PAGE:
Ptolemy XII Neos Dionysos was the illegitimate son of Lathyros (Ptolemy IX Soter II). His younger brother became governor of Cyprus and Ptolemy XII came to Alexandria to rule after the death of Ptolemy XI Alexander II. He was often referred to by his subjects as the Bastard or the Flute Player (Auletes). He referred to himself as 'Theos Philopator Philadelphos Neos Dionysos'. It is only in the history books that he is referred to as Ptolemy XII. He was married to his sister-wife, Cleopatra V Tryphaena and was the father of the famous Cleopatra VII, who grew up to be the last of the Ptolemies.
In 59 BC, he raised enough money to bribe Caesar, who was now consul for Rome. However, he was driven out of Alexandria in 58 BC. This occurred partly because of his tameness when Rome absorbed Cyprus. In his absence, he left as co-regents his wife-sister Cleopatra V Tryphaena and their eldest daughter, Berenice IV. Cleopatra Tryphaena died about a year later and Berenice IV ruled as sole regent. She was made to marry Seleucus Kybiosaktes but after a short time, she had him strangled. Auletes returned to the throne in 55 BC and ruled until his death in 51 BC. On his death, he left his regency to his daughter Cleopatra VII.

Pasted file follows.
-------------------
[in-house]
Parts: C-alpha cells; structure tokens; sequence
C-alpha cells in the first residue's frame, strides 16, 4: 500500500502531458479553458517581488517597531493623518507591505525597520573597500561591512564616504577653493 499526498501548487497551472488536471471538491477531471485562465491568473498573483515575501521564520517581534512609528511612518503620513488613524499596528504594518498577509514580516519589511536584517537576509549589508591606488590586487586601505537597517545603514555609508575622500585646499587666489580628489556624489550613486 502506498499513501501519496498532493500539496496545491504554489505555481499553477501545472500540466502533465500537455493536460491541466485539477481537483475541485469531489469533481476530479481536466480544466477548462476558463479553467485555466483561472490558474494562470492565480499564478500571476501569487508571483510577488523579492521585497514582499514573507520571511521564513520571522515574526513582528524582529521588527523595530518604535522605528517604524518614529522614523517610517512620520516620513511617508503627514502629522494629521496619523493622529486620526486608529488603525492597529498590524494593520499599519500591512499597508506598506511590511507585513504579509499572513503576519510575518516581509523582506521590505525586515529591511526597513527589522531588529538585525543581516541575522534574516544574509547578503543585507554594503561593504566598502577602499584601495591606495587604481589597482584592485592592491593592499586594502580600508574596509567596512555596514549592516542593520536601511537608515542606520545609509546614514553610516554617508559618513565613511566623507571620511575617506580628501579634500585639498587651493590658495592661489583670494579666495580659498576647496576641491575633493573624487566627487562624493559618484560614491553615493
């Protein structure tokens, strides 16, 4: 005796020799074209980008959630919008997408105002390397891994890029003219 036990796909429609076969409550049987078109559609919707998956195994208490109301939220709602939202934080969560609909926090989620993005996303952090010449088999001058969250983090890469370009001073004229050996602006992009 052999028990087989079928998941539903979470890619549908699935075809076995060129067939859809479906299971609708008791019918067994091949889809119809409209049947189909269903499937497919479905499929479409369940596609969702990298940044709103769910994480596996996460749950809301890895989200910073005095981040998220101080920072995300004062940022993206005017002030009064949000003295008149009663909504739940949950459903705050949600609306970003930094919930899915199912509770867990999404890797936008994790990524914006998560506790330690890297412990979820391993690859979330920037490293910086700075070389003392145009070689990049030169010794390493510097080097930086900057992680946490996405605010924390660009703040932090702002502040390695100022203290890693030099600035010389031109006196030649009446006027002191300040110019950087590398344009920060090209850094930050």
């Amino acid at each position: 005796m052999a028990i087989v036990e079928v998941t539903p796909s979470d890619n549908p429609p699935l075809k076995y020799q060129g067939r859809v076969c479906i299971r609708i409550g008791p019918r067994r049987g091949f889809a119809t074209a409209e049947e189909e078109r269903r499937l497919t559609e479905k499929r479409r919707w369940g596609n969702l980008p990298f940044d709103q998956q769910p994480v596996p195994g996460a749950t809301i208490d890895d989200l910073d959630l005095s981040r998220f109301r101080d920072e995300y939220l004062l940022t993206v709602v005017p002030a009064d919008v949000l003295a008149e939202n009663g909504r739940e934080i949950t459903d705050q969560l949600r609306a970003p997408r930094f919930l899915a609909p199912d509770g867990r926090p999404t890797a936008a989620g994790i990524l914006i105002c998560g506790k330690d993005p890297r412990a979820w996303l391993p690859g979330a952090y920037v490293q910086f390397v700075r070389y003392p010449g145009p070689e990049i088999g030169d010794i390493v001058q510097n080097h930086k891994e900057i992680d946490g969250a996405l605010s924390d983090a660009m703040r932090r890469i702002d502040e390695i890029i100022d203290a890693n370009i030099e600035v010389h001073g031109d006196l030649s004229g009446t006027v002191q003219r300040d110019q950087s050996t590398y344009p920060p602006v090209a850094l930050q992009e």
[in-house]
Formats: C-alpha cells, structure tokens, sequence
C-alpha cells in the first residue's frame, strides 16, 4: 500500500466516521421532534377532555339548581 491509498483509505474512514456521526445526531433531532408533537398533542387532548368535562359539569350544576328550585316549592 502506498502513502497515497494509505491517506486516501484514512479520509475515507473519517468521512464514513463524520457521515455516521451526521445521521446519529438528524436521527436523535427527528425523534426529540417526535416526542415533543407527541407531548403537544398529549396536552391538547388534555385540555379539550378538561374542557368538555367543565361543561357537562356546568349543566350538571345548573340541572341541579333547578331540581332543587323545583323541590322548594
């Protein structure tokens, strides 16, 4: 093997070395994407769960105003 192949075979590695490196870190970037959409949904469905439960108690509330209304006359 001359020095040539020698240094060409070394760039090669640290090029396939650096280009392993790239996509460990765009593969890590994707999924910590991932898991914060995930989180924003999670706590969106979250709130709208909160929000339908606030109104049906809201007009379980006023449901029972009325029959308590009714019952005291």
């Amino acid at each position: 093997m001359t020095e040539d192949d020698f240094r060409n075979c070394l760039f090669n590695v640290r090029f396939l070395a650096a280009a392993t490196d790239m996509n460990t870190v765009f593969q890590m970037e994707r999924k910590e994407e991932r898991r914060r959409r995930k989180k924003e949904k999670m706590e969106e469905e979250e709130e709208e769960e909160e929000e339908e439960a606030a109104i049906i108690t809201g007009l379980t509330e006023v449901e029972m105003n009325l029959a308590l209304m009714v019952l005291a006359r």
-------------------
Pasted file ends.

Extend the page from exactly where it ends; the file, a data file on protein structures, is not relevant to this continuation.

Berenice IV was the oldest daughter of Auletes (Ptolemy XII Neos Dionysos) and ruled for three years during his exile. At the beginning of his exile, she co-ruled with her mother Cleopatra V Tryphaena until the mother's death about a year later. Berenice ruled as sole regent and was expected to marry. The one selected was Seleucus Kybiosaktes. After a few days, she had her husband strangled. The second man she chose was Archelaus. Her father finally paid out enough money and was brought back to Egypt. Archelaus' army was defeated and Pompey suggested that Auletes be returned to the throne. One of his first acts was to have his daughter, Berenice, executed.